Service poc_svc is not running.

old01 $ srvctl start service -d poc  -s poc_svc

old01 $ srvctl status service -d poc

Service poc_svc is running on instance(s) poc1

3. As a prep work, we can copy database initialization file and password file from ${ORACLE_HOME}/dbs directory to the new cluster. Also, need to create audit dump destination, archive or any other OS directory structure that’s used by database.

4. Next step is to shutdown database and un-mount disk group from all the nodes.

srvctl stop database -d poc

ASMCMD [+] > umount san_poc

5. Worked with system admin to detach LUNs from the existing cluster and present them to the new cluster. In this process we identified that there were identical ASM LUN name on both the servers. To resolve this, we renamed LUN using asmlib on one of the existing cluster node. On the other node we used oracleasm scandisks command. DO NOT use “oracleasm deletedisk” command. System admin released LUNs from OS as well as through storage admin console.

LUNs released from the existing cluster were presented to the new cluster. On both the new cluster nodes execute “oracleasm scandisks”.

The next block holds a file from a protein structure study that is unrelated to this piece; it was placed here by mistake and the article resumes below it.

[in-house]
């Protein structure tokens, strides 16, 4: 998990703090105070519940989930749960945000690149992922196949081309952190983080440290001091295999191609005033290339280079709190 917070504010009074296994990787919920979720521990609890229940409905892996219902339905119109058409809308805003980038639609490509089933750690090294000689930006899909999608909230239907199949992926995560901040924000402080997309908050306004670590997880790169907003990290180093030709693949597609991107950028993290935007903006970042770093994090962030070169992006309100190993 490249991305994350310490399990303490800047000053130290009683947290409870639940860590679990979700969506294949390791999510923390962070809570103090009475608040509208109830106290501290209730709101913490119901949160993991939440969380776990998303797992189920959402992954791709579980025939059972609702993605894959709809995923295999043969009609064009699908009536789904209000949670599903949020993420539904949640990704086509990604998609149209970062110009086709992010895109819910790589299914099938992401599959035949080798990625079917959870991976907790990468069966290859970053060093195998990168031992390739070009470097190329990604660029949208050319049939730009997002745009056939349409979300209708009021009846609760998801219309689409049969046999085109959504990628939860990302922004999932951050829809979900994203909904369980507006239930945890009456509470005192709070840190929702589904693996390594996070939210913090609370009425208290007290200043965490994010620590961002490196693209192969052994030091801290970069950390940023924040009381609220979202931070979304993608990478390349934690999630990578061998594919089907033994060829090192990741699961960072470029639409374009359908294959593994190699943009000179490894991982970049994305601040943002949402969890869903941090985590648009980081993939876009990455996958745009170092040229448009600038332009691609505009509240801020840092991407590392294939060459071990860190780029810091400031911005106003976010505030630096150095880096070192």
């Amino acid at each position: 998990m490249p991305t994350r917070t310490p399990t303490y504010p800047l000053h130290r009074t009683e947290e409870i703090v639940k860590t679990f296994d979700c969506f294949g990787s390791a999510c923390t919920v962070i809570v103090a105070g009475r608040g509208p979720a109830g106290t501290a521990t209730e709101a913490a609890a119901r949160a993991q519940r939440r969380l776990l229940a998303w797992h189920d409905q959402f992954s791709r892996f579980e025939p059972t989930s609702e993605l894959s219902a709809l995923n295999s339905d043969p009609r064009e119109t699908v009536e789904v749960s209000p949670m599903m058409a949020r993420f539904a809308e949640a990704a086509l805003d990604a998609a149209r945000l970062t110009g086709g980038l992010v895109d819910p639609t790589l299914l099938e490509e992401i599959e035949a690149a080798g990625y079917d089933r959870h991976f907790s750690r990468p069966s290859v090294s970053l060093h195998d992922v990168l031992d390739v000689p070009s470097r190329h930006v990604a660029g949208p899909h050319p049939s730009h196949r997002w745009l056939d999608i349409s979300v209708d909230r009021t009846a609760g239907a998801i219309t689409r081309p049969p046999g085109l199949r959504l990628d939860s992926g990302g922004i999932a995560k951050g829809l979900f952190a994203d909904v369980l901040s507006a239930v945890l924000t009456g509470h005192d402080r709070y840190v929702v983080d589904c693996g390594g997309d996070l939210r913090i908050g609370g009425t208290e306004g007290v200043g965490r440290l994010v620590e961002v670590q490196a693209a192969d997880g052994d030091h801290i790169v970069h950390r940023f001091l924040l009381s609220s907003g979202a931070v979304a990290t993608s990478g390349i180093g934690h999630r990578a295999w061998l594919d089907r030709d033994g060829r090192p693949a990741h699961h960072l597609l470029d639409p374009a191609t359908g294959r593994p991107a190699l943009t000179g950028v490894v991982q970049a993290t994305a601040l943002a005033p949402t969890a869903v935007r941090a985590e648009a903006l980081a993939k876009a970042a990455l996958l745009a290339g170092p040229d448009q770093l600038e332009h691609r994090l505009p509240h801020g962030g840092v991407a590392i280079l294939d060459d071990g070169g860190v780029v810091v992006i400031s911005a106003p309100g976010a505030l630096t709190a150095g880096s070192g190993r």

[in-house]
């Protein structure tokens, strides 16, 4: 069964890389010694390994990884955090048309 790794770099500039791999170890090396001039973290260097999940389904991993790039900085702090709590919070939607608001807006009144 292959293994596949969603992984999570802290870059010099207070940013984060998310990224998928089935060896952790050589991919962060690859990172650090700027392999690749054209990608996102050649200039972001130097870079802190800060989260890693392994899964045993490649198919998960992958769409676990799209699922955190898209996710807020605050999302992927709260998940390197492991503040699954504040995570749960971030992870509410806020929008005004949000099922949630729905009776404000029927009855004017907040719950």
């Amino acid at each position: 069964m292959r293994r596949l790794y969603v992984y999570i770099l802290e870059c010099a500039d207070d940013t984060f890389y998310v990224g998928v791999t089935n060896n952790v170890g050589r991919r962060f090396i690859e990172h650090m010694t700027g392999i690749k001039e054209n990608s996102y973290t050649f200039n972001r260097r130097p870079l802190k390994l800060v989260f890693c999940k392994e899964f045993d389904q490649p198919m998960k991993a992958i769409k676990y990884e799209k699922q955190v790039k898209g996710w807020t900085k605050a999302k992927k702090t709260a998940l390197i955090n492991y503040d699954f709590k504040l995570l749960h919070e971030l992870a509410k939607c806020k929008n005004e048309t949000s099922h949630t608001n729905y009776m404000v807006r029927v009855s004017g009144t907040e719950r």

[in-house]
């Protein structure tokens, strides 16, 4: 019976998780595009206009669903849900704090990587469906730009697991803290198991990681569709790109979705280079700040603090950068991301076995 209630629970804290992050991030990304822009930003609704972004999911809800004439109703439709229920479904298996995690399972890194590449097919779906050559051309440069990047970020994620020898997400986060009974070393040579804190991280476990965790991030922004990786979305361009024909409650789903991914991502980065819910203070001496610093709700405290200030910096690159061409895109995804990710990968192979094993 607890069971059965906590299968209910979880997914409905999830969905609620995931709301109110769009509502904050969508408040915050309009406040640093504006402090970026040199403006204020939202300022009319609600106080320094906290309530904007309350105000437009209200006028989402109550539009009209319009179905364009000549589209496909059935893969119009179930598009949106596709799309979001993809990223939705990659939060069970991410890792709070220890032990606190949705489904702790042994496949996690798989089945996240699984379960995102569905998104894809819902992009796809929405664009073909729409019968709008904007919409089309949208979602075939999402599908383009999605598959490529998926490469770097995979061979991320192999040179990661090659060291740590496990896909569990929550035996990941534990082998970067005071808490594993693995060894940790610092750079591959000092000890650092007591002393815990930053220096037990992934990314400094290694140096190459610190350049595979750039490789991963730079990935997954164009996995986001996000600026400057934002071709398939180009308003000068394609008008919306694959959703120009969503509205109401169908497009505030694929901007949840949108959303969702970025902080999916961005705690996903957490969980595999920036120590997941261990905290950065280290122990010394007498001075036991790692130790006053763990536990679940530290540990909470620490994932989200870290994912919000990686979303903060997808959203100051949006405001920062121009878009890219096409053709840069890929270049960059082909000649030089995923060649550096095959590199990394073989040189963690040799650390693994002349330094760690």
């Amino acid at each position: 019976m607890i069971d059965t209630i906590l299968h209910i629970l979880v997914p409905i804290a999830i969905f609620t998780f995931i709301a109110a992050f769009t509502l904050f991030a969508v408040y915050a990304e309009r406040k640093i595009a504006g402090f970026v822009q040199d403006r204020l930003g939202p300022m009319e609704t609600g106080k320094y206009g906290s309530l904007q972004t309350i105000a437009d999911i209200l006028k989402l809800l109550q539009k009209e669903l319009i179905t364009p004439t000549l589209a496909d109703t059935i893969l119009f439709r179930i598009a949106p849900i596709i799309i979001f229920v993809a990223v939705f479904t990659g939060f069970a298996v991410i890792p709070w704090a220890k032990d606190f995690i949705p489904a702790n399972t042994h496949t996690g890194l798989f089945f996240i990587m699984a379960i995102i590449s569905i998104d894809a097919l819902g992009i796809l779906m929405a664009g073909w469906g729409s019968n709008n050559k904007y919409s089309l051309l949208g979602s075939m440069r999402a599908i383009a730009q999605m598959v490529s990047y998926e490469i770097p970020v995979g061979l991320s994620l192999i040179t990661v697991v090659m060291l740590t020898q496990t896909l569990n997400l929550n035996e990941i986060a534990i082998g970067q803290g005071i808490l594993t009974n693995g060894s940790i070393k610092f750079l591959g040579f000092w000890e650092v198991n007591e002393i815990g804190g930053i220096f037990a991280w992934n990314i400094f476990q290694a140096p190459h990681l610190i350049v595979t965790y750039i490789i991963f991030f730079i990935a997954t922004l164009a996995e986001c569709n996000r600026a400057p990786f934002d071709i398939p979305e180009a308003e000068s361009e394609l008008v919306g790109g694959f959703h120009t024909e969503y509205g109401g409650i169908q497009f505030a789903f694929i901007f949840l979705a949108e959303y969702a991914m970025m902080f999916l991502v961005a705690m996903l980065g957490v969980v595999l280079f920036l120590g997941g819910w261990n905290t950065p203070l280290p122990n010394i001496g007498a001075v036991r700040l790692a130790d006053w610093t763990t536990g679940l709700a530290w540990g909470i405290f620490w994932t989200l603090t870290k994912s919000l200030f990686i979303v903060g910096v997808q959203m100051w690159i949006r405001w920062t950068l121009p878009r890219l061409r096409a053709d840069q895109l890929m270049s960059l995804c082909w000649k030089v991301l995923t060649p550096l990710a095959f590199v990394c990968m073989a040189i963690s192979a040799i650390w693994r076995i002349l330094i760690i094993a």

Now, this was the new excitement phase…

6. I logged in to new cluster node. To validate disk is intact, I ran kfed command:

$ kfed dev=/dev/oracleasm/disks/ASM_0005 op=read cnt=1 blknum=0

kfbh.endian:                          1 ; 0x000: 0x01

kfbh.hard:                          130 ; 0x001: 0x82

kfbh.type:                            1 ; 0x002: KFBTYP_DISKHEAD

kfbh.datfmt:                          1 ; 0x003: 0x01

kfbh.block.blk:                       0 ; 0x004: blk=0

kfbh.block.obj:              2147483648 ; 0x008: disk=0

kfbh.check:                  2930213453 ; 0x00c: 0xaea7824d

kfbh.fcn.base:                        0 ; 0x010: 0x00000000

kfbh.fcn.wrap:                        0 ; 0x014: 0x00000000

kfbh.spare1:                          0 ; 0x018: 0x00000000

kfbh.spare2:                          0 ; 0x01c: 0x00000000